In fulfillment of one of his campaign trail promises, President Trump signed off on a new a Cybersecurity Executive Order that places Critical Infrastructures, such as power grids, water and oil plants, directly in the national spotlight. The new Order, signed on May 11 2017, builds upon previous orders signed in earlier administrations but it also goes further, acknowledging the immediate urgency of fortifying these industries against cyber threats.
Under the Order, the executive branch is required to use its authorities and capabilities to support the cybersecurity risk management efforts of the owners and operators of the Nation's critical infrastructure. The need to identify “authorities and capabilities that agencies could employ to support the cybersecurity efforts of critical infrastructure entities” that are facing the “greatest risk of attacks that could reasonably result in catastrophic regional or national effects on public health or safety, economic security, or national security.”
The security of Critical Infrastructure has long taken a backseat to other areas within Cybersecurity but the reality is that it’s one of the most important topics requiring nation-wide attention. While it's obvious that security must be a top concern for any company today, when it comes to the potential scope of impact that threats to our nation’s Critical Infrastructure carry, it’s easy to see why the President chose to focus on this area. This new Order requires the DHS, DOD and other agencies to assess the security posture of the nation's Critical Infrastructures - something which has long been missing.
Critical Infrastructures Lack Visibility and Security Controls
One of the biggest problems facing Critical Infrastructure providers is the lack of security controls in ICS environments. It's no secret that the ICS networks that power Critical Infrastructures tend to be based on older technology, which were not designed with security in mind. As such, they lack controls that can restrict access to authorized personnel and alert in real-time on unauthorized activities. Moreover, they don’t provide event logs or audit trails that enable plant operators and security staff to track the activities performed in these environments - whether legitimate activities performed by employees, contractors and system integrators, or malicious acts performed by a malware or an adversary that gained access to the network.The lack of visibility along with inadequate security controls, make these networks the perfect targets for attackers looking to cause large scale damage.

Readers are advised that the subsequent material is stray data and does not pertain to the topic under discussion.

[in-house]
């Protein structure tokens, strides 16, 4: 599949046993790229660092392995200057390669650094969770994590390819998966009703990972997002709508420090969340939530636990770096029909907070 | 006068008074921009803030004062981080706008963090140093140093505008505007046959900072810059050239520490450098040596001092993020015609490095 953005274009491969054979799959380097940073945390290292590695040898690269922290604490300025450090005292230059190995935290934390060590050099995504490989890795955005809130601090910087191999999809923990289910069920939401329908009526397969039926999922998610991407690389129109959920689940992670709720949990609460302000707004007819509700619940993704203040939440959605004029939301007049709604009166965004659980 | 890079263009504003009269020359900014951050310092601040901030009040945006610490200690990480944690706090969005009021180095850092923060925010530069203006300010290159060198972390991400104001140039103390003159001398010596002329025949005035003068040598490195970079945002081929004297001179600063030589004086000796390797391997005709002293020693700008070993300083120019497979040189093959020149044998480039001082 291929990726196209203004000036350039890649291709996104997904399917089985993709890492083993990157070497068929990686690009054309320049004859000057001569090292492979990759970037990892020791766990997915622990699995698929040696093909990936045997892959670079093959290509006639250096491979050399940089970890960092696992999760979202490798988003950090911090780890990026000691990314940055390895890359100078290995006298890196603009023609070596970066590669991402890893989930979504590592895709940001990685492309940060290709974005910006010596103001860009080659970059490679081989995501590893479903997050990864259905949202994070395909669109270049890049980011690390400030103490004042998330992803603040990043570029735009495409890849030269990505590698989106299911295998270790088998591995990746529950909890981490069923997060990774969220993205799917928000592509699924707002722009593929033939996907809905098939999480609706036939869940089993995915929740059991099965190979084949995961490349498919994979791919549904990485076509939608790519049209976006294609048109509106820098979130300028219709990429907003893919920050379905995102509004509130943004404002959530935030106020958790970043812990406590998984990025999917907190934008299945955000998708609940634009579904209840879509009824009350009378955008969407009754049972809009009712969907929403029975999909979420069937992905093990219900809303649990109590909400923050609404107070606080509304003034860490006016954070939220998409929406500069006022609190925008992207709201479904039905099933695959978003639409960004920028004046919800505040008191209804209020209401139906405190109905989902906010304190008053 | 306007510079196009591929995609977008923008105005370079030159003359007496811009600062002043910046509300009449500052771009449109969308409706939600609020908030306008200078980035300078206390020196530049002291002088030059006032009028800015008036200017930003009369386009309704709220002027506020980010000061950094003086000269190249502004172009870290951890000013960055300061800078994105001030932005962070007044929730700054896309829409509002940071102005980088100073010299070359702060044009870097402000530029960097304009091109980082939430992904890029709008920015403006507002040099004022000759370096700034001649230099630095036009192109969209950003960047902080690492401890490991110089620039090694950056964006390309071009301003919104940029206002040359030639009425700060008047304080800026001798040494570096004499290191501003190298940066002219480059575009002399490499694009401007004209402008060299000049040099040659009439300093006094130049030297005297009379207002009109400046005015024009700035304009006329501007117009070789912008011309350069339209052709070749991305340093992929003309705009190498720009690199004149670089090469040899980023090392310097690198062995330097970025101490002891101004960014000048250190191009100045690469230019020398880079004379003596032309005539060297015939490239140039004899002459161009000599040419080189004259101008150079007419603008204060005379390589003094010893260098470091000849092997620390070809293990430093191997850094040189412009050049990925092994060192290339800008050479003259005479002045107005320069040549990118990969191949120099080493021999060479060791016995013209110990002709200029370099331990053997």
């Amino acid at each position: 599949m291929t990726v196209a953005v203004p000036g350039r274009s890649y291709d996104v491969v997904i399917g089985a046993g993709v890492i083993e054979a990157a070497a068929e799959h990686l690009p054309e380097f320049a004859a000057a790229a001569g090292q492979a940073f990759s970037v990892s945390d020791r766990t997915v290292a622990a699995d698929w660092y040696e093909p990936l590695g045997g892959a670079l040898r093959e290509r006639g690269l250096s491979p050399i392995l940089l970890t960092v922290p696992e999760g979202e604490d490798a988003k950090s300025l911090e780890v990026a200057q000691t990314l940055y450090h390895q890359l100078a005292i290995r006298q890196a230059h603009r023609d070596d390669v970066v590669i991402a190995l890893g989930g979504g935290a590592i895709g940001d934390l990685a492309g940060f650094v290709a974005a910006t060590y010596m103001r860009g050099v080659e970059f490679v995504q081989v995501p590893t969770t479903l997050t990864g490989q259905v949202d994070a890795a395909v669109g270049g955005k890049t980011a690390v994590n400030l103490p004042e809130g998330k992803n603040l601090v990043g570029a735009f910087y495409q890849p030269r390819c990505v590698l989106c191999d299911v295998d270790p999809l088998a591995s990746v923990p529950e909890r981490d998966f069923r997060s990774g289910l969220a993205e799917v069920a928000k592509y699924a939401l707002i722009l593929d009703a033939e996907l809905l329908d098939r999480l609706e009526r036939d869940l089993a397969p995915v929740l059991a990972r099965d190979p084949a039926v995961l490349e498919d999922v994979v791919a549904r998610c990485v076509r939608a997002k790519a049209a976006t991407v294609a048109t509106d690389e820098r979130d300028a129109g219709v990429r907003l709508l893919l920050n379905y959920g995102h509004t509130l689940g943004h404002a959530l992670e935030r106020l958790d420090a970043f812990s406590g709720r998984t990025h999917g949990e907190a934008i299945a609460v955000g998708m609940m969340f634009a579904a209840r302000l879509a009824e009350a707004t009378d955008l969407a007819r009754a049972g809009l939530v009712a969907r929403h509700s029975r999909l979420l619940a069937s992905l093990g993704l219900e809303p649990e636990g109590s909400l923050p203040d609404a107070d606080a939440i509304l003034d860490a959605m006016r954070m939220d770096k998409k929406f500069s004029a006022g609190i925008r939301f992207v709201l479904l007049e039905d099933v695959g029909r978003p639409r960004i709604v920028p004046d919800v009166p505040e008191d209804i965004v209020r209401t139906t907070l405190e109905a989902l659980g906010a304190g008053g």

The Risks to Critical Infrastructure
With the current atmosphere, Critical Infrastructure providers stand to face huge losses from the lack of clarity and awareness that's commonplace. These risks include:
- Physical damage to industrial equipment
- Flawed/unsuitable products
- Hazardous waste
- Environmental damage
- Risk to human lives
- Brand damage
- Legal costs
- Lapses in services and/or production
- Financial loss
Before dismissing these threats as hype, think about this: according to a report by IBM Managed Security Services, cyberattacks on Industrial Control Systems increased 110% in 2016. As targeted attacks continue to rise across the industry, we can no longer afford to ignore the reality. Risks like the recent WannaCry and Petya ransomware, and the ICS-tailored malware CRASHOVERRIDE can wind up shutting companies down and can put people into danger.
Supporting Critical Infrastructure to Ensure the Safety and Security of Their Operations
For far too long, companies have been complacent, allowing themselves to remain passive regarding the risks they face. With the new Executive Order,companies are going to start to think long and hard about their current security posture and what they can do to ensure that they have adequate controls, not only on their perimeter, but internal controls as well, to help them respond with greater accuracy and agility to security events.
What the new Executive Order is bringing to the table is hopefully a new level of awareness in Critical Infrastructures that will drive the implementation of security controls. With this order, the industry can no longer ignore the threats. Accountability is built in and no one will want to come out with a failing grade. These new measures and the heightened awareness are important first steps towards making Critical Infrastructure more secure.